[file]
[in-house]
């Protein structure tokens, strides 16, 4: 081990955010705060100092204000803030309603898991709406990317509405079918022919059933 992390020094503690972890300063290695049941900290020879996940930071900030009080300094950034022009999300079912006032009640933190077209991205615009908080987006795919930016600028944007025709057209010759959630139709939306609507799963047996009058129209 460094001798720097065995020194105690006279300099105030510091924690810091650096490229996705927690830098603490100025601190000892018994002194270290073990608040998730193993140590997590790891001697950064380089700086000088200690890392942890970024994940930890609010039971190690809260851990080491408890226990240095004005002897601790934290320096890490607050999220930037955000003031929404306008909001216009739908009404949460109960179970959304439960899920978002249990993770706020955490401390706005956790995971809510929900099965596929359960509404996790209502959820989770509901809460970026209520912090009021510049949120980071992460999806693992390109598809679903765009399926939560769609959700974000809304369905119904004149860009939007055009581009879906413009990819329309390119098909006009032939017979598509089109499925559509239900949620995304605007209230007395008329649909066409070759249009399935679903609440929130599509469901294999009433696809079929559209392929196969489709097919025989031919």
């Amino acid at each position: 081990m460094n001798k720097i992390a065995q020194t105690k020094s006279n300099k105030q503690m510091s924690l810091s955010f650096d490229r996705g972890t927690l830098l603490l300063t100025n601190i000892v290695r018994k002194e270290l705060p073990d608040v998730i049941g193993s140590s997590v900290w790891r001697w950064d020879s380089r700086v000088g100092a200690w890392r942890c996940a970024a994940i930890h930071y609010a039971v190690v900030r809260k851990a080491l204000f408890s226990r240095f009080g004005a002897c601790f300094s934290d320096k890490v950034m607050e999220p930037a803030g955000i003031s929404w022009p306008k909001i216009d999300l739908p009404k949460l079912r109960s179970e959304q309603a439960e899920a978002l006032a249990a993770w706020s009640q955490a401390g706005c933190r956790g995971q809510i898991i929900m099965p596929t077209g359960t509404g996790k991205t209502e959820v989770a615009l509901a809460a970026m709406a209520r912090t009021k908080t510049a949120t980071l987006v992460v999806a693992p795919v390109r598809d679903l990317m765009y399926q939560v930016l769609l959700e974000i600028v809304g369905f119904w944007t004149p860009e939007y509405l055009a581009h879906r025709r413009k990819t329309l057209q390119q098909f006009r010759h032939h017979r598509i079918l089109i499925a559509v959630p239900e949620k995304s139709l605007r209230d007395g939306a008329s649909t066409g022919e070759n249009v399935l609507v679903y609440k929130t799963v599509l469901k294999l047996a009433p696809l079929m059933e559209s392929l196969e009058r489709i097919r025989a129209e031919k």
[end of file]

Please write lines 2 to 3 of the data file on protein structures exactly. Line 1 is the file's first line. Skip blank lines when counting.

């Protein structure tokens, strides 16, 4: 081990955010705060100092204000803030309603898991709406990317509405079918022919059933 992390020094503690972890300063290695049941900290020879996940930071900030009080300094950034022009999300079912006032009640933190077209991205615009908080987006795919930016600028944007025709057209010759959630139709939306609507799963047996009058129209 460094001798720097065995020194105690006279300099105030510091924690810091650096490229996705927690830098603490100025601190000892018994002194270290073990608040998730193993140590997590790891001697950064380089700086000088200690890392942890970024994940930890609010039971190690809260851990080491408890226990240095004005002897601790934290320096890490607050999220930037955000003031929404306008909001216009739908009404949460109960179970959304439960899920978002249990993770706020955490401390706005956790995971809510929900099965596929359960509404996790209502959820989770509901809460970026209520912090009021510049949120980071992460999806693992390109598809679903765009399926939560769609959700974000809304369905119904004149860009939007055009581009879906413009990819329309390119098909006009032939017979598509089109499925559509239900949620995304605007209230007395008329649909066409070759249009399935679903609440929130599509469901294999009433696809079929559209392929196969489709097919025989031919």
């Amino acid at each position: 081990m460094n001798k720097i992390a065995q020194t105690k020094s006279n300099k105030q503690m510091s924690l810091s955010f650096d490229r996705g972890t927690l830098l603490l300063t100025n601190i000892v290695r018994k002194e270290l705060p073990d608040v998730i049941g193993s140590s997590v900290w790891r001697w950064d020879s380089r700086v000088g100092a200690w890392r942890c996940a970024a994940i930890h930071y609010a039971v190690v900030r809260k851990a080491l204000f408890s226990r240095f009080g004005a002897c601790f300094s934290d320096k890490v950034m607050e999220p930037a803030g955000i003031s929404w022009p306008k909001i216009d999300l739908p009404k949460l079912r109960s179970e959304q309603a439960e899920a978002l006032a249990a993770w706020s009640q955490a401390g706005c933190r956790g995971q809510i898991i929900m099965p596929t077209g359960t509404g996790k991205t209502e959820v989770a615009l509901a809460a970026m709406a209520r912090t009021k908080t510049a949120t980071l987006v992460v999806a693992p795919v390109r598809d679903l990317m765009y399926q939560v930016l769609l959700e974000i600028v809304g369905f119904w944007t004149p860009e939007y509405l055009a581009h879906r025709r413009k990819t329309l057209q390119q098909f006009r010759h032939h017979r598509i079918l089109i499925a559509v959630p239900e949620k995304s139709l605007r209230d007395g939306a008329s649909t066409g022919e070759n249009v399935l609507v679903y609440k929130t799963v599509l469901k294999l047996a009433p696809l079929m059933e559209s392929l196969e009058r489709i097919r025989a129209e031919k």